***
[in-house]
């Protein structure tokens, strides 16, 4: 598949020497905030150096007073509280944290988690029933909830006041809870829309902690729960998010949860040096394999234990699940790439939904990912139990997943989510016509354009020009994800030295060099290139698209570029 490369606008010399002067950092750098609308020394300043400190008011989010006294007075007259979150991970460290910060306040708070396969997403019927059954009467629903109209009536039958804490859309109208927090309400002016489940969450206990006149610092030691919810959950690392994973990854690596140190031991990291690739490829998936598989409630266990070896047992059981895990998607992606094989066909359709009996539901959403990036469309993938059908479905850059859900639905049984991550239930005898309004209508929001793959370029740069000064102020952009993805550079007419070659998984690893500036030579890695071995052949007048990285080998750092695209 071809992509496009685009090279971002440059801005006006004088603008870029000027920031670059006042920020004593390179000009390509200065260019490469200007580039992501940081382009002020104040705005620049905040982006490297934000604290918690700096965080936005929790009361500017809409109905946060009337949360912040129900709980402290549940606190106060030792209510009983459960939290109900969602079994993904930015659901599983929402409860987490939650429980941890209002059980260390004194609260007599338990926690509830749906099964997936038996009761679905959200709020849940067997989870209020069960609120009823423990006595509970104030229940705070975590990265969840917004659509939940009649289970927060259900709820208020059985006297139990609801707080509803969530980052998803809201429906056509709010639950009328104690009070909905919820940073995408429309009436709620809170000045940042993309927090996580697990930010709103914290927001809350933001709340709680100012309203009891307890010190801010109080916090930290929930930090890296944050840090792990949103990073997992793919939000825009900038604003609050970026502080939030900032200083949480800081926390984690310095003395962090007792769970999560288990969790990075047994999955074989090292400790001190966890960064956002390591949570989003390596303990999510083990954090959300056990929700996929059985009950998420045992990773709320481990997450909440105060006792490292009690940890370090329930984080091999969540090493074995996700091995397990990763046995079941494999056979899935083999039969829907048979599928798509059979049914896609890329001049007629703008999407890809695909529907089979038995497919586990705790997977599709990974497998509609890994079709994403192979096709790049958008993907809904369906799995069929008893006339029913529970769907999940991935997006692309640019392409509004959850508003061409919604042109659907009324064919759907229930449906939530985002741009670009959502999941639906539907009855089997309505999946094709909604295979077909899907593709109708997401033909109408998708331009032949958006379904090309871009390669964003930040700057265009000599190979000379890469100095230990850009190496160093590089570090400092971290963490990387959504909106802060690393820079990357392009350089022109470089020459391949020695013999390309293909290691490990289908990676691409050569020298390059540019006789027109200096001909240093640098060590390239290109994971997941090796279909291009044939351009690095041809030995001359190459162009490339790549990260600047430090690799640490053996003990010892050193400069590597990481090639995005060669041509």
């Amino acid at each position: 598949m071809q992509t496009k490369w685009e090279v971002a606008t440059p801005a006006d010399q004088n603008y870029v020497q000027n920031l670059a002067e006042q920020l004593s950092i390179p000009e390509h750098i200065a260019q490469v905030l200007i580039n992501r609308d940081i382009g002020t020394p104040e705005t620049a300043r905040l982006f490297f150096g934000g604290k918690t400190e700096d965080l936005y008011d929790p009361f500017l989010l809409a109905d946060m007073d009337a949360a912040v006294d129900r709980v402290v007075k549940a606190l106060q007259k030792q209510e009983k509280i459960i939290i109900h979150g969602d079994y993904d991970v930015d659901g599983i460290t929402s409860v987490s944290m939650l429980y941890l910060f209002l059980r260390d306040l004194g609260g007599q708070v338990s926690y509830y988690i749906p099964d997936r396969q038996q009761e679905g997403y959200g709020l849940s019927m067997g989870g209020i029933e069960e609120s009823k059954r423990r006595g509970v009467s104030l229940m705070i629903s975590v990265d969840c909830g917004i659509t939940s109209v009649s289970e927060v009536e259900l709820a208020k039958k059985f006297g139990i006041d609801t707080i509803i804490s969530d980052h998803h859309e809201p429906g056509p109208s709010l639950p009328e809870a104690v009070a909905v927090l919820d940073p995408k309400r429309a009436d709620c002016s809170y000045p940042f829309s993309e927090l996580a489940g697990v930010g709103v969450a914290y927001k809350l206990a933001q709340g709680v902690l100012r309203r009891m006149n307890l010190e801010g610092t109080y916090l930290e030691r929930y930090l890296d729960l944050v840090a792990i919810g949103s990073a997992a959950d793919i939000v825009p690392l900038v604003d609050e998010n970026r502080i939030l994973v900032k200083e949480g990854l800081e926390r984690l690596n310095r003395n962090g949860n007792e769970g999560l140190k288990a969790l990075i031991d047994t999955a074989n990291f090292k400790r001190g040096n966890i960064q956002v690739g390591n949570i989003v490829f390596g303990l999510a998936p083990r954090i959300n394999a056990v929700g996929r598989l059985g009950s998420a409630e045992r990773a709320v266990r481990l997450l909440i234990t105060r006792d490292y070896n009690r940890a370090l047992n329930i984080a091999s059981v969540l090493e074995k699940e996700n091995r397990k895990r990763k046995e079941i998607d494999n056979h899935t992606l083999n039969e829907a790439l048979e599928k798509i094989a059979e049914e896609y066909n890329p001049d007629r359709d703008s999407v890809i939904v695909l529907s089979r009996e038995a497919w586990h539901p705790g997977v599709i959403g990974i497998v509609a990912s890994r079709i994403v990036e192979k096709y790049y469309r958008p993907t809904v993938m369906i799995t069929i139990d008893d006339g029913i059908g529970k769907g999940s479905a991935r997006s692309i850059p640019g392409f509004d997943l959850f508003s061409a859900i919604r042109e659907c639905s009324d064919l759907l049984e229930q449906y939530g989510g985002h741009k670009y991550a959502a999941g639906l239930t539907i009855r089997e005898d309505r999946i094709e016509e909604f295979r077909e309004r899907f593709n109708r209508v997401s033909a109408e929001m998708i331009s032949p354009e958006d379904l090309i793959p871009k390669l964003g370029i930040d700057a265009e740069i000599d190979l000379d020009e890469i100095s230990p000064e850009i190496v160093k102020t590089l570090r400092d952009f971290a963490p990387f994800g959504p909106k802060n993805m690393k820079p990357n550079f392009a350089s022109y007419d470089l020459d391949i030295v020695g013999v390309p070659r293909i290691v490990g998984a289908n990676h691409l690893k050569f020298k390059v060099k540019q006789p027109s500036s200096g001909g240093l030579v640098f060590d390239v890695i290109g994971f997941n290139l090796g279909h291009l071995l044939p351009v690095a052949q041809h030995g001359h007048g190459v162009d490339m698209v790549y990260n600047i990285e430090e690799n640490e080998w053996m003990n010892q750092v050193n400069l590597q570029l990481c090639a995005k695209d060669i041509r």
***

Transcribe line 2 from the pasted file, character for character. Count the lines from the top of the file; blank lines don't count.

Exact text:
């Protein structure tokens, strides 16, 4: 598949020497905030150096007073509280944290988690029933909830006041809870829309902690729960998010949860040096394999234990699940790439939904990912139990997943989510016509354009020009994800030295060099290139698209570029 490369606008010399002067950092750098609308020394300043400190008011989010006294007075007259979150991970460290910060306040708070396969997403019927059954009467629903109209009536039958804490859309109208927090309400002016489940969450206990006149610092030691919810959950690392994973990854690596140190031991990291690739490829998936598989409630266990070896047992059981895990998607992606094989066909359709009996539901959403990036469309993938059908479905850059859900639905049984991550239930005898309004209508929001793959370029740069000064102020952009993805550079007419070659998984690893500036030579890695071995052949007048990285080998750092695209 071809992509496009685009090279971002440059801005006006004088603008870029000027920031670059006042920020004593390179000009390509200065260019490469200007580039992501940081382009002020104040705005620049905040982006490297934000604290918690700096965080936005929790009361500017809409109905946060009337949360912040129900709980402290549940606190106060030792209510009983459960939290109900969602079994993904930015659901599983929402409860987490939650429980941890209002059980260390004194609260007599338990926690509830749906099964997936038996009761679905959200709020849940067997989870209020069960609120009823423990006595509970104030229940705070975590990265969840917004659509939940009649289970927060259900709820208020059985006297139990609801707080509803969530980052998803809201429906056509709010639950009328104690009070909905919820940073995408429309009436709620809170000045940042993309927090996580697990930010709103914290927001809350933001709340709680100012309203009891307890010190801010109080916090930290929930930090890296944050840090792990949103990073997992793919939000825009900038604003609050970026502080939030900032200083949480800081926390984690310095003395962090007792769970999560288990969790990075047994999955074989090292400790001190966890960064956002390591949570989003390596303990999510083990954090959300056990929700996929059985009950998420045992990773709320481990997450909440105060006792490292009690940890370090329930984080091999969540090493074995996700091995397990990763046995079941494999056979899935083999039969829907048979599928798509059979049914896609890329001049007629703008999407890809695909529907089979038995497919586990705790997977599709990974497998509609890994079709994403192979096709790049958008993907809904369906799995069929008893006339029913529970769907999940991935997006692309640019392409509004959850508003061409919604042109659907009324064919759907229930449906939530985002741009670009959502999941639906539907009855089997309505999946094709909604295979077909899907593709109708997401033909109408998708331009032949958006379904090309871009390669964003930040700057265009000599190979000379890469100095230990850009190496160093590089570090400092971290963490990387959504909106802060690393820079990357392009350089022109470089020459391949020695013999390309293909290691490990289908990676691409050569020298390059540019006789027109200096001909240093640098060590390239290109994971997941090796279909291009044939351009690095041809030995001359190459162009490339790549990260600047430090690799640490053996003990010892050193400069590597990481090639995005060669041509």